INT. – A Columbia University classroom – MIDAFTERNOON
A stuffy room with stark, unadorned walls is peppered by tiny college chair/desk combos, the kind that are too small to actually write on. The desks are collected in a lazy, angular circle, and students start to file in. The clock on the wall strikes 1:17pm with a staggered click. There are thirteen freshman in the room, all staring down at their phones, making not a sound and wearing grim, dissatisfied expressions. It is September 4th. One ginger-haired student addresses the room from her seat.
GINGER-HAIRED STUDENT: Where is he?
She’s met by silence, though a few around her look up from their phones, and blithely shrug.
GINGER-HAIRED STUDENT: I mean, I don’t even have to take this class. I was supposed to be at the Showpaper meeting right now. This is so fucking annoying.
More silence. An aggrieved grunt.
GINGER-HAIRED STUDENT: If he doesn’t come in the next ten minutes, I say we all just walk—
The creak of a wooden door alarms the student, and in comes a thin, male sophomore with a lisp, pulling a strapped-in TV behind him. His scuffed Converses squeak on the linoleum floor as he bends down to plug in the rustic 32-inch box, inserting a VHS into the slot beneath the screen.
LISPED STUDENT: This is your teacher now.
GINGER-HAIRED STUDENT: UM, where is our real professor?
Lisped Student shrugs, presses play, flips off the lights, and leaves the room.
The screen is black, and then a flash of white font: WELCOME TO ART HISTORY 101. The video cuts to the undercabin of what looks like a yacht, or some sort of seafaring vessel, as is made obvious by the dizzying undulating of the camera as it films. The room is bare and claustrophobic—it appears to be a room in a servants’ quarters. Starched white sheets on a 5-foot cot and The Holy Bible on a bedside table are the only visible items in the room, whose ceiling is too low for even a person of average height to stand up in.
(Muffled voice #1): Go, go in there. Just sit in there. On the bed.
(Muffled voice #2): But Mr. Carter, I can’t. I’ve told you. I don’t have my notes.
(Muffled voice #1): Just tell them what you told me. Don’t be shy. You got this.
A deep, dejected sigh comes from Muffled Voice #2, and a door opens off-screen, and into the white servants’ cabin shuffles Simon Schama, professor emeritus of Art History at Columbia University. He is worn, ragged, and wearing an ill-fitting Brooklyn Nets jersey. Schama sits down on the flat cot and addresses the camera. He is unshaven.
SIMON SCHAMA: Hello, class. Welcome to Art History 101. I am Simon Schama.
(Off-camera, whispers interrupt): Tell those kids about Rothko, man!
SIMON SCHAMA: (throws a sidelong glare toward the whispers) Today, we are going to talk about abstract impressionist post-modern painter Mark Rothko.
(Off-camera, more whispers): Yo, and don’t forget my homeboy Picasso, baby!
SIMON SCHAMA: (sarcastic) In a similar style, time period, and classification, we will also address the work of Pablo Picasso.
(Off-camera, whispers, urgent): Basquiat, too. That’s the jam.
SIMON SCHAMA: And Jean-Michel Basquiat. A vagrant New York graffiti artist who became the protégé of Andy Warhol, and who eventually evolved into one of the '80s most exciting neo-expressionist painters. I apologize that I can’t be in class with you today, our first day of the term, but something came up and now I am on a multibillion-dollar yacht floating in the seas of Saint Tropez. I don’t know how I ended up here—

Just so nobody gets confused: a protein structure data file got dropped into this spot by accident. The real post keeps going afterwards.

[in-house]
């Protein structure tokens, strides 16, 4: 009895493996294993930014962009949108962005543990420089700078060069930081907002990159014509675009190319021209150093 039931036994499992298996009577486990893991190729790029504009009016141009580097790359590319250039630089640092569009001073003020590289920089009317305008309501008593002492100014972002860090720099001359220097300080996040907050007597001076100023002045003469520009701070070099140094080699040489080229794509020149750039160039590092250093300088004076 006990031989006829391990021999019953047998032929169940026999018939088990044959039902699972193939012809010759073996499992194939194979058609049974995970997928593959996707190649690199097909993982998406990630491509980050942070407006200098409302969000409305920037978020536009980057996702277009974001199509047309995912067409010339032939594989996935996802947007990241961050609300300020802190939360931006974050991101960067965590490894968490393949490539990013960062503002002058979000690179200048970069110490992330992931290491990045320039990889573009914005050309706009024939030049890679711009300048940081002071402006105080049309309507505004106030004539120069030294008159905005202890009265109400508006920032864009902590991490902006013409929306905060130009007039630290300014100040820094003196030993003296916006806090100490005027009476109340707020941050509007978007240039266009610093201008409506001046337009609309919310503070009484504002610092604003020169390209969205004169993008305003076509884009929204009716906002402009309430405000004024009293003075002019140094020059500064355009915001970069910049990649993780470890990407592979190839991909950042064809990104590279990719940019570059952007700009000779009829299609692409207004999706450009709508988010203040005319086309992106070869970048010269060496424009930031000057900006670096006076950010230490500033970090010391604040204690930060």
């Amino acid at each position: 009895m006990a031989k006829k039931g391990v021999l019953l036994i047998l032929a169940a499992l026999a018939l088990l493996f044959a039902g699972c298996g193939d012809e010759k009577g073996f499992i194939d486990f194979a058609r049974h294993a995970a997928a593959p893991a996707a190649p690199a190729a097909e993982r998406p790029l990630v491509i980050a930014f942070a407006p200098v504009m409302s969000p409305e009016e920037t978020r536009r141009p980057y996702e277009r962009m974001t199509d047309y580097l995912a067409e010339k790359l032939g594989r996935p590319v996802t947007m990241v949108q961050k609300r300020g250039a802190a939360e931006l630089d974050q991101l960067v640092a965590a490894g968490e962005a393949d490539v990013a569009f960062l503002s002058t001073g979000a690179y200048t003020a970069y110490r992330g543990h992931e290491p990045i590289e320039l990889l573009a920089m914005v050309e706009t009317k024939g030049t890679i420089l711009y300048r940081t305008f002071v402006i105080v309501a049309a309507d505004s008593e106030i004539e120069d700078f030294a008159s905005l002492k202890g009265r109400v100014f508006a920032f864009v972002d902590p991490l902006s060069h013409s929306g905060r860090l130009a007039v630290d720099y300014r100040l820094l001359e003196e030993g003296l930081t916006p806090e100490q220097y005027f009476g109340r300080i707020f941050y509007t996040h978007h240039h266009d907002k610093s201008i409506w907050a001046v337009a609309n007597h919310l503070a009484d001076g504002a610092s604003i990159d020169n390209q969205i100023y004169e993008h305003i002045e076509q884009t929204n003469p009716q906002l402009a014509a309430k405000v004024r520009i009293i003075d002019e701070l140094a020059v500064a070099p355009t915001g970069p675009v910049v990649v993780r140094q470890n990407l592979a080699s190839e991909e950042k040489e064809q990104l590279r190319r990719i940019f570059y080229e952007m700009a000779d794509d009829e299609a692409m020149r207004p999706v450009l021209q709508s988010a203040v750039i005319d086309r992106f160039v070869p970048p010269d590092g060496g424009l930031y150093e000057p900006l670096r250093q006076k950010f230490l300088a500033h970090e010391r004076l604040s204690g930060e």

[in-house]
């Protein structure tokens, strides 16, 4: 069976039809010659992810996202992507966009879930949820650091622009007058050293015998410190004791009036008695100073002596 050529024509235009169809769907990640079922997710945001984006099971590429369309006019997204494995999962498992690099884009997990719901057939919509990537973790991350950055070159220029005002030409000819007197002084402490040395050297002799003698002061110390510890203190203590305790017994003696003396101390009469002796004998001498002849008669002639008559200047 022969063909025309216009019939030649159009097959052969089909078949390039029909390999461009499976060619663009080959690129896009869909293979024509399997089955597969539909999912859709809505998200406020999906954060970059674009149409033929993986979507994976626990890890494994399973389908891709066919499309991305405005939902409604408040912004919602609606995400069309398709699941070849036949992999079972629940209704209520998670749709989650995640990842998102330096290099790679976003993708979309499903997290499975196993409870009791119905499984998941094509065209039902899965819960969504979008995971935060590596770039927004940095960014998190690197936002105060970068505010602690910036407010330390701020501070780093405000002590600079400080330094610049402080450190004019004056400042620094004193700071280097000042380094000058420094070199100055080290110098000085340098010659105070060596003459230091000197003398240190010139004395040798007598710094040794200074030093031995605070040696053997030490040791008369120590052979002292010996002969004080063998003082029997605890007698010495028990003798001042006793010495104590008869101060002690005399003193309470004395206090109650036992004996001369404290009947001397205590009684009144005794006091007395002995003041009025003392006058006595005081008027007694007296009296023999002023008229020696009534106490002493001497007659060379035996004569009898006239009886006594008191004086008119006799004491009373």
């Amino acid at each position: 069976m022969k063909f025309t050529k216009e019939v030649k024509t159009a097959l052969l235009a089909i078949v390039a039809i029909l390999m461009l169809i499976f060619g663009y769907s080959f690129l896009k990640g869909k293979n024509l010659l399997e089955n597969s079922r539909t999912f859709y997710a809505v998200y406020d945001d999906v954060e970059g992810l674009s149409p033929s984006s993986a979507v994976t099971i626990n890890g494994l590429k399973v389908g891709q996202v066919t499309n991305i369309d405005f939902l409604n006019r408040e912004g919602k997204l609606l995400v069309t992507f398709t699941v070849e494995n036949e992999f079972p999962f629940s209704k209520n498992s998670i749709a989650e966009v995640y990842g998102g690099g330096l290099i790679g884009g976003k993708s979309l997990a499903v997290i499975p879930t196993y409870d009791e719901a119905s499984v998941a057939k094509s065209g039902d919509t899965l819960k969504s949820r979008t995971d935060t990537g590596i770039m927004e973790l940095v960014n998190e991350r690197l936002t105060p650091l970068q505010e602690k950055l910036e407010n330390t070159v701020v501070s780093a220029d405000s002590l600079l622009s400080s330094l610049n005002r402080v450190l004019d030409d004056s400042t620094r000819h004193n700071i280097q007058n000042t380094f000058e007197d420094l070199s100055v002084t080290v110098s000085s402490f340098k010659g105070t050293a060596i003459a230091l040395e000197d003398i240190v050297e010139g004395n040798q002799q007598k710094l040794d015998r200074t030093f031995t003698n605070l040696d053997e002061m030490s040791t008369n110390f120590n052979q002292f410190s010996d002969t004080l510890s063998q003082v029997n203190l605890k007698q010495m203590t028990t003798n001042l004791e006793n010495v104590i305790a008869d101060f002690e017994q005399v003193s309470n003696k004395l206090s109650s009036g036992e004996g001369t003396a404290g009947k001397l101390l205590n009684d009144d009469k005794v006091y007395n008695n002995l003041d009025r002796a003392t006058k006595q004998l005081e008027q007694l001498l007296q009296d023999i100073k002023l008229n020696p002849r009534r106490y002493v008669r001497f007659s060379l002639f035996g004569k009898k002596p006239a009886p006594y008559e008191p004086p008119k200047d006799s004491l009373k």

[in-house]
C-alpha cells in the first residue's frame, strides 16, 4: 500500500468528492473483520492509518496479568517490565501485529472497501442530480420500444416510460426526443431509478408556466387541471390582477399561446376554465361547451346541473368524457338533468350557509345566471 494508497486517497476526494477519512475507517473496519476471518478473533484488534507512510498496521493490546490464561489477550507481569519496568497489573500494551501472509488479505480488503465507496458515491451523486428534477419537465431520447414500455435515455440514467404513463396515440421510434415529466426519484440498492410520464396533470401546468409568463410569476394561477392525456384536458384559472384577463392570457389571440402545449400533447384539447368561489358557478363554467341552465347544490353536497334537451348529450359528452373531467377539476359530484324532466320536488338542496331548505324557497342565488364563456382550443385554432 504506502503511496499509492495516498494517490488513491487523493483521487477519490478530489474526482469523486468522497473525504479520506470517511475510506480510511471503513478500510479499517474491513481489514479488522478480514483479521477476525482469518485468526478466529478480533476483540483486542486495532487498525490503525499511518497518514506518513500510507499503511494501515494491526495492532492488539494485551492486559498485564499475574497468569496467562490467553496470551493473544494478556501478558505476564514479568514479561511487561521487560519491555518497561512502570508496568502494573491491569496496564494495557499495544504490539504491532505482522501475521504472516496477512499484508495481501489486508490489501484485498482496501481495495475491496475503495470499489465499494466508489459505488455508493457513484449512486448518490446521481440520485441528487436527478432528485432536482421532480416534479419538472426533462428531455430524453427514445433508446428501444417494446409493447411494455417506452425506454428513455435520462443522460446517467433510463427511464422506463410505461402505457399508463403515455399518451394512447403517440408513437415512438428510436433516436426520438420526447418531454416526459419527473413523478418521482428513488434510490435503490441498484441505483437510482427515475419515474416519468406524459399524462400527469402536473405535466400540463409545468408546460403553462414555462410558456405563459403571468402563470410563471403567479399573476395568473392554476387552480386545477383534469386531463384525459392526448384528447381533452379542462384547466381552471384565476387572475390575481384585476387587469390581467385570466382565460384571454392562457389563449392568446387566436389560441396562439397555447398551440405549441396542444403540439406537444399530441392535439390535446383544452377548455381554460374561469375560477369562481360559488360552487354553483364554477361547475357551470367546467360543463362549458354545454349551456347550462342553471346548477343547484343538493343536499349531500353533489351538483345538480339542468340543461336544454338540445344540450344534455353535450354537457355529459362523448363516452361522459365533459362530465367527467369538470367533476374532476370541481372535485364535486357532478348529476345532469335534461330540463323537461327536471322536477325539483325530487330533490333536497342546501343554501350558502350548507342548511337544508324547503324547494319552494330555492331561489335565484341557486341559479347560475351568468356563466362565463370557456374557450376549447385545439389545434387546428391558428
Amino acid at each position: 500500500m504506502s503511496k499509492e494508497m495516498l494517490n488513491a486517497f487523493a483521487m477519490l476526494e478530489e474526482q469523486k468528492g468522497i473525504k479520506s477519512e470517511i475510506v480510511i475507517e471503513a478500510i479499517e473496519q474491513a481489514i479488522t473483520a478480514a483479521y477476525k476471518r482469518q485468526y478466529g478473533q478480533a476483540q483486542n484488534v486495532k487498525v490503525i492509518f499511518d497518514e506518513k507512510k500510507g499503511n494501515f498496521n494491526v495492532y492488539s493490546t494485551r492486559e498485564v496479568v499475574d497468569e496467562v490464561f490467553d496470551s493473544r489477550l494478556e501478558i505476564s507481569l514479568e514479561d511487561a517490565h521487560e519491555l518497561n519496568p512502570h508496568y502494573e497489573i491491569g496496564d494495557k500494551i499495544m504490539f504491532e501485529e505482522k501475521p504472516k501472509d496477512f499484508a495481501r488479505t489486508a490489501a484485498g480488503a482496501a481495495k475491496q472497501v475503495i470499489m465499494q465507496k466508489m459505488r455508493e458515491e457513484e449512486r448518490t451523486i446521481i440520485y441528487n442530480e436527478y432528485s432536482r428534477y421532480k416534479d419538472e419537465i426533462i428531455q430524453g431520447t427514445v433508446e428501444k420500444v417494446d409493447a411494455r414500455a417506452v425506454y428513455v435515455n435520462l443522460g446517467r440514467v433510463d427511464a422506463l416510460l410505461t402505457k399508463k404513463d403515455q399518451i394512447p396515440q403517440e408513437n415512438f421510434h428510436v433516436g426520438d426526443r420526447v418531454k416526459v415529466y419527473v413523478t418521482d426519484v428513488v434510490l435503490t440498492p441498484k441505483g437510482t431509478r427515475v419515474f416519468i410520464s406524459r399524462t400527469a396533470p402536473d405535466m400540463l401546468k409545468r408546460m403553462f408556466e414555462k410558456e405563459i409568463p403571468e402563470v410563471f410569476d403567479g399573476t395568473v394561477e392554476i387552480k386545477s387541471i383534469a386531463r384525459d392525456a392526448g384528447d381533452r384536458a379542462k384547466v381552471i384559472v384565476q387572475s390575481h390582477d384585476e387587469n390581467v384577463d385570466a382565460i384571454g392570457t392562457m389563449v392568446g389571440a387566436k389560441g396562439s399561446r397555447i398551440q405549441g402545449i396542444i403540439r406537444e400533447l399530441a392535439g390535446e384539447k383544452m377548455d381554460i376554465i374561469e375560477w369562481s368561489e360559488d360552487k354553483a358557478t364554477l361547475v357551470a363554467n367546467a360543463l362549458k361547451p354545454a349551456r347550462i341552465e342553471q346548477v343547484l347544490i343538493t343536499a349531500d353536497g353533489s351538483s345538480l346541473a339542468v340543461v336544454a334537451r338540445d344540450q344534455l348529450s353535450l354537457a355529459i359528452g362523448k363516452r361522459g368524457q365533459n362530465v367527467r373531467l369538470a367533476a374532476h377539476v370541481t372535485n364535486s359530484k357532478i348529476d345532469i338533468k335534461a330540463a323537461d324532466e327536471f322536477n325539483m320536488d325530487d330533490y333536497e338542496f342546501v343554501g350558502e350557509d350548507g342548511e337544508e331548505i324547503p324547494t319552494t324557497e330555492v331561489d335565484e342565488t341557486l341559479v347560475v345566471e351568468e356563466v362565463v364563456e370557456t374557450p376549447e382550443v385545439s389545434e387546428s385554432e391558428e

(Off-camera whispers): Pipe down, Schama. Don't forget, we had a deal.
SIMON SCHAMA: (Appearing desperate, moves in closer toward the camera) I believe I’ve been drugged and desperately need your—
Shawn Carter aka Jay-Z enters the small room and sits beside Schama, cheery and fresh-faced from a massage and a facial. He is wearing cruisewear and a bucket hat embroidered with the Samsung logo.
SHAWN CARTER: Welcome to class, eager students. Allow me to introduce myself. I am Jay-Z, you may have heard of me from that platinum deal that I just signed, and also, from Vine. My friend Simon and I are going to teach you about Art History today. And for the coming days until I feel like getting off this yacht. Simon, as you were saying.
SIMON SCHAMA: As I was saying, Mark Rothko emigrated to the United States with his family when his father feared that the Imperial Russian Army—
SHAWN CARTER: (yawns) Yo, that is boring. I’ve got a better idea. (Yelling) Bey, hey, BEY, ma—cue the music.
From above deck, the sound of Jay-Z’s “Picasso Baby” begins to blast through every room on the yacht, suffocating the vessel in sound, and tossing a beat out into the Mediterranean sea.
SHAWN CARTER: Schama, you stay right here.
Jay-Z begins to rap along with “Picasso Baby”, and doesn’t stop for six hours. At the close of the marathon rapping session, a dominating silence fills the room and Jay-Z beams at the camera, then winks. Schama is unconscious and unresponsive, slumped in a heap on the cot. Jay-Z feels his pulse, then shrugs. A splash is heard above deck.
(Yells from above) BEYONCÉ KNOWLES: Baby, I think you better come up here. That nun you hired just jumped overboard.
SHAWN CARTER: Aw, shiiit. My girl Wendy!!!
(The tape abruptly cuts off. Return to the classroom, where the 13 freshman sit, completely rapt. Their phones have been put away, and there is light in their eyes for the first time in years. They are all smiling, engrossed in a blissful mania.)
STUDENT #1: That was the greatest class of my life.
STUDENT #2: Jay-Z is BACK, y'all!
STUDENT #3: Definitely copping that album from Samsung.com. Wow. A master. THE master. Some might call him—
ALL STUDENTS IN UNISON: THE MODERN DAY PABLO—PICASSO, BABY!